First 12 mile loop took you around the neighborhood and back to camp. The course, generally, has a lot of hard packed gravel road (at least half the course) but also areas of single track trail, challenging, and almost everything is either going up, or going down. It was warm, and most of the trail was single track (not Ned’s strong suit) and he fought and blundered his way through it, at 16+ somethingoranother hands, he is not in the least bit catty, but was determined to keep up with Sarge.

Back to camp for a 15 minute stop and go, and we were the 7th or 8th to arrive. The most remarkable thing happened there, however. Sargestuck his head in a bucket, and he ATE. We worry over Sargehorribly. He’s a notoriously terrible eater on 50s, having done entire rides on, say, granola bars, or even carrots, if they were the food of the day. Or a few mouthfuls of grain at each hold. And here he was, matching Ned mouthful for mouthful (Ned being a Champion of Eaters). We were tickled.

Back on for a fly-by trot past the vet to ensure we’re still sound (no real “vet check” at this hold) and head 8 miles to Tuacknback Farm, this gorgeous place where we will join up with the 100 mile riders and runners and the 75 mile riders and finish the rest of the trail together.

We are still near the front, passing and occasionally being passed, reminding people who missed turns (several, actually – I’m always surprised how little attention riders pay to trail markings), and still going at a blistering pace, we start climbing a hill. I can tell we’re getting close to TuacknbackFarm, this absolutely gorgeous, pristine farm with stone walls, split rail fence and the most beautiful yellow and fieldstone outbuildings, but I’m accustomed to coming up the road and around (having done the 100 there twice in the most recent years). As we climb the hill, the riders in front of us slow to a jog. Ned does not jog, so we trot on past them, climbing, climbing and damn, we pop up and there’s the vet check – we’d come in from the other direction, and in a million years I never would have let Ned come in so hot or so fast if I’d had any idea. I was sure we were still a ½ mile or so out. (Duh!)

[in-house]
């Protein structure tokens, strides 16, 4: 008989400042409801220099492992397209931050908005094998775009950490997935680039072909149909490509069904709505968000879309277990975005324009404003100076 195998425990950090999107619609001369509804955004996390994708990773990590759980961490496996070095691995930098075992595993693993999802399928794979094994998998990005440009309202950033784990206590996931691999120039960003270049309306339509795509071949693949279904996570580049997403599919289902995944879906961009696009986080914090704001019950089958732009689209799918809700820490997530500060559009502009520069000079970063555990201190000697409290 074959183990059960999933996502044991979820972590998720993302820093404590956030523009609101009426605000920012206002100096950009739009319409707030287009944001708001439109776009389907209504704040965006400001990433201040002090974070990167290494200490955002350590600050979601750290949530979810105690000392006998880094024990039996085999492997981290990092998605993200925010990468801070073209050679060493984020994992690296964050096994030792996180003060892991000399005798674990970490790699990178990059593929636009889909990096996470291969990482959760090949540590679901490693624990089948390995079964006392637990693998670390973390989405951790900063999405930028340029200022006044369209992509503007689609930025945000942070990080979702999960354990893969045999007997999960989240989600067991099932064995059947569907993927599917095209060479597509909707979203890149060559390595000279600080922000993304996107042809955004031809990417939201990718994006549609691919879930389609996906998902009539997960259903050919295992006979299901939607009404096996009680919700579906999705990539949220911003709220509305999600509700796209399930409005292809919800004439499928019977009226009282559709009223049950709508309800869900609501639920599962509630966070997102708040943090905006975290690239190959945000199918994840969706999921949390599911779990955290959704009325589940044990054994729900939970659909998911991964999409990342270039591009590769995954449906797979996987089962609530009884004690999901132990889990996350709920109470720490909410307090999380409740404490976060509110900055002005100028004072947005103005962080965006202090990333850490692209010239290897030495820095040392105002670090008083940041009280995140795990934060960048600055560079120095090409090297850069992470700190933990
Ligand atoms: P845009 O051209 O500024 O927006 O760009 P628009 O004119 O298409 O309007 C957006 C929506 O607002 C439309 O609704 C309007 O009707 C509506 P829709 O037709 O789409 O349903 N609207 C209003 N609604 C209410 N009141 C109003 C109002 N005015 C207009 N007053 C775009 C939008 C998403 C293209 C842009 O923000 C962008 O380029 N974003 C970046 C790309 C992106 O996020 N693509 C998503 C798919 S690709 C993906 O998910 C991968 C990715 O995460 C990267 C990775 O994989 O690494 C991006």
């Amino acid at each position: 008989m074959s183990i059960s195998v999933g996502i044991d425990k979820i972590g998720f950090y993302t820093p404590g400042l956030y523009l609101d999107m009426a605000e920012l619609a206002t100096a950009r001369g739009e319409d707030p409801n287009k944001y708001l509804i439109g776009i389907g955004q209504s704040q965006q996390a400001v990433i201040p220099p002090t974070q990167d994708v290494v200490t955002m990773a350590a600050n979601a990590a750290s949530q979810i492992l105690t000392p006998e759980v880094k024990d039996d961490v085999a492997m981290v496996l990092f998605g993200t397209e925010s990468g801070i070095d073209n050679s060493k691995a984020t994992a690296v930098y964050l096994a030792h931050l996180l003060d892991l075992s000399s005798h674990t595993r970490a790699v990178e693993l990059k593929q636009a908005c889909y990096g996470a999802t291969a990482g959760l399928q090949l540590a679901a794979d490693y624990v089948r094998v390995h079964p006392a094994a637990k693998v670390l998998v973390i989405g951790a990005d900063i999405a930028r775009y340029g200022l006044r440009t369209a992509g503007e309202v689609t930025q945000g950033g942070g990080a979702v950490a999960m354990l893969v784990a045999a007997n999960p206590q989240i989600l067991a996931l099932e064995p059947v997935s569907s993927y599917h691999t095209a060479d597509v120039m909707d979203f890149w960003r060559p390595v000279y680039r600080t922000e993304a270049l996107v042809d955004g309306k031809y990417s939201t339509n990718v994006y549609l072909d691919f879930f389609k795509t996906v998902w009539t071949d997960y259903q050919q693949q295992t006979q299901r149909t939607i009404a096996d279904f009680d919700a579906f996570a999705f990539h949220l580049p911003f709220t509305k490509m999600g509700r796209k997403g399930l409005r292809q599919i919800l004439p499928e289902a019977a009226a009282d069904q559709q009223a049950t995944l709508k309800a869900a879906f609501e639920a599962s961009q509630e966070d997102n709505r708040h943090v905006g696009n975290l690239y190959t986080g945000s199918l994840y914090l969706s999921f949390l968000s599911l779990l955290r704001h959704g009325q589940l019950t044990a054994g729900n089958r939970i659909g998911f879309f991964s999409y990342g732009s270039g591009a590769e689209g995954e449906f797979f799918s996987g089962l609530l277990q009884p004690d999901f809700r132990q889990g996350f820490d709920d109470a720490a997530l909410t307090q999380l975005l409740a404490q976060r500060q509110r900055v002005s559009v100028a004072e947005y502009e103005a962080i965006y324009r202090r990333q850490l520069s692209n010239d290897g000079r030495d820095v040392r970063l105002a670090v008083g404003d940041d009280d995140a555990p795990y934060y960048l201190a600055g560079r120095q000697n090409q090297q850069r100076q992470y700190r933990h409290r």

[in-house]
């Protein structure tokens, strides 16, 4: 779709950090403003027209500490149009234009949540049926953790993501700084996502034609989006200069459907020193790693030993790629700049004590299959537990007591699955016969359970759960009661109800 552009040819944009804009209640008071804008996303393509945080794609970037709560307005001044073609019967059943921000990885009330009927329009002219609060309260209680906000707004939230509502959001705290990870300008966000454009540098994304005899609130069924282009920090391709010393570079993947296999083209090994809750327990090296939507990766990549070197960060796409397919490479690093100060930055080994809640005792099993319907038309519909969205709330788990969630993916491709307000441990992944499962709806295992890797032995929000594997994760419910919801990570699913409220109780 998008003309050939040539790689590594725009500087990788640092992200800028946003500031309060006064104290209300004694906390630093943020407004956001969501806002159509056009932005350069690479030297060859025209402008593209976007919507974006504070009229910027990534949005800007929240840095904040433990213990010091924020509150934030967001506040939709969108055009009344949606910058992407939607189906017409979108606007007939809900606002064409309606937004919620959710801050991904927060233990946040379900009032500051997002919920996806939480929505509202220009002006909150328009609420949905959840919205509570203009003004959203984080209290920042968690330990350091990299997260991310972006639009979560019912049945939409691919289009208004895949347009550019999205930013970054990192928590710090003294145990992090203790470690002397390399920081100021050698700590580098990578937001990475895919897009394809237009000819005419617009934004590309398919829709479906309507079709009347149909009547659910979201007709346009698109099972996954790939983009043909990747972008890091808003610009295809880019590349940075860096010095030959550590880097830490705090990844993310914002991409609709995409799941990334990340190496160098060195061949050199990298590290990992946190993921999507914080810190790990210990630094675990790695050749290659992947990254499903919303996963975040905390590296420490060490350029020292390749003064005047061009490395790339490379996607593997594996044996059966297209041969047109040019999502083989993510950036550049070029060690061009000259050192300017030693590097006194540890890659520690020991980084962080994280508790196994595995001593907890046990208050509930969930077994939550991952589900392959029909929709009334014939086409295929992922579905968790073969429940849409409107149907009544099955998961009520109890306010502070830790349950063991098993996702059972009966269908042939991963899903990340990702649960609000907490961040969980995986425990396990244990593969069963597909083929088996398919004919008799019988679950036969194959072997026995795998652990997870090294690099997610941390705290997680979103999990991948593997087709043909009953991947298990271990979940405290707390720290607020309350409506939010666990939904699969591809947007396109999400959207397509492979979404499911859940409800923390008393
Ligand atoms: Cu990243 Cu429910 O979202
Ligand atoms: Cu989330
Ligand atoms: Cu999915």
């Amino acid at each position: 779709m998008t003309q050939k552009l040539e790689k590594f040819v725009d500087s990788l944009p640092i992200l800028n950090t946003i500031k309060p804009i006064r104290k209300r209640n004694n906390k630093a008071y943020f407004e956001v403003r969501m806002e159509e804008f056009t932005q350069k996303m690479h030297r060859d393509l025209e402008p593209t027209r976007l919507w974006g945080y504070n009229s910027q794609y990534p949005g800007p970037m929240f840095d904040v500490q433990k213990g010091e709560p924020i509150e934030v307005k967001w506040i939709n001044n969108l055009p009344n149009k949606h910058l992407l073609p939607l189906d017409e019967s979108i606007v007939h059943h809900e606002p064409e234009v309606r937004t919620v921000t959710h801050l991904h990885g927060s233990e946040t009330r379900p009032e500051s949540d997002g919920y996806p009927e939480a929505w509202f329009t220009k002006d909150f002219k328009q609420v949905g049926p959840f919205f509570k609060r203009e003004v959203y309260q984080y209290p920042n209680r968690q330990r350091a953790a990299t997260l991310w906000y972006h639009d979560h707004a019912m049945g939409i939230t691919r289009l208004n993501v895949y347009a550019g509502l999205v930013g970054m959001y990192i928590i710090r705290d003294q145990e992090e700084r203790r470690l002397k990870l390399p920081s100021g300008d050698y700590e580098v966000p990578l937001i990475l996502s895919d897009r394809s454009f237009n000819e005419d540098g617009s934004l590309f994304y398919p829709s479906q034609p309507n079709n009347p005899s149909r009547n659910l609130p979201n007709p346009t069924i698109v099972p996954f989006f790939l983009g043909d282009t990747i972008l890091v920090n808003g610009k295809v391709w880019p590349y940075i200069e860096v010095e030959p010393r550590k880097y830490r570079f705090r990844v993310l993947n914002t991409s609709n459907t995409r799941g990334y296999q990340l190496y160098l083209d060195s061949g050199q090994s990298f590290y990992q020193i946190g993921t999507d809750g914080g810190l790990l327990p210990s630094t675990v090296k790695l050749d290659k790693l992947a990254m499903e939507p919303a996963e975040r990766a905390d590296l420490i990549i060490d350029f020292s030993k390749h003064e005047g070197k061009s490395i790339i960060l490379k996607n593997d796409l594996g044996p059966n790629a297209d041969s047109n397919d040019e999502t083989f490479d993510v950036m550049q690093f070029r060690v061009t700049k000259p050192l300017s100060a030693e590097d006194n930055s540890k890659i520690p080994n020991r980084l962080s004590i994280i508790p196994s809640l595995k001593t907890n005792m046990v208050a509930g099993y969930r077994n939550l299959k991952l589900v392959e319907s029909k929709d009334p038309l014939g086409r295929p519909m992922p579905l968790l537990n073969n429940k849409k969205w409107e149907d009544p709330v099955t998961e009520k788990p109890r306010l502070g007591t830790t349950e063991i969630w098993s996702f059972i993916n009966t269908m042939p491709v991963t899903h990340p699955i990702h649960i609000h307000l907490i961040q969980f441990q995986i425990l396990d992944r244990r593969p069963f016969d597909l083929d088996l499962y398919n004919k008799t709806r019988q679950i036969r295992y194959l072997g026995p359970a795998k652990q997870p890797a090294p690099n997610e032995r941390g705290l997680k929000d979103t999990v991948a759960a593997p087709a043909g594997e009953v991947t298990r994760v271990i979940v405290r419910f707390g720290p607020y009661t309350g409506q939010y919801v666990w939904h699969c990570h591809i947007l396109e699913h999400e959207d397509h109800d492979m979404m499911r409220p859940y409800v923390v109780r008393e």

This hold was a zoo. Riders from every distance, crews everywhere. Somehow we spot Dorothy and we find our way to her, twisting and turning through the maze of muck tubs and horses and crew members. Ned is HOT. I strip his tack and we start spongeinglike mad. Dorothy had ice water, but it still took me a good ten minutes, at least, to get Ned down, and then just barely, to a heart rate of 64. I took Sargeto the vets, Dorothy took Ned, and I was dreading that Ned might flunk the CRI. Sarge did fine, and I heard the vet say “64” (just barely making the pulse parameter) for Ned, then watched Ned trot straight and sure (and with no dangling willy!). I hear little of the rest and take Sarge back to our spot, all As. He starts eating immediately (AGAIN!) and Dorothy approaches with Ned.

“How was his CRI?”

“All As.”

I grab his card. 64/60 is his CRI. Just fine. I start to grab a sponge to cool him some more, instinctively assuming he was still warm. I touch his shoulder. He’s begun to cool. Phew. I leave him alone and let him simply eat. He continues to cool beautifully. Damn, dodged that bullet. Grab some Gatorade myself, laugh about the fact that you don’t eat or drink as well when you’re going this fast, and relax for the rest of the 45 minute hold.

From here on out, we are on familiar trail for both Sargeand Ned. It’s30 miles, but they know exactly where they are going. Ned, in particular, suddenly seems to realize (to his great relief, I’m sure) that I was not lying when I told him he only had to do “half of the ride.” (Just the 50 instead of the 100.)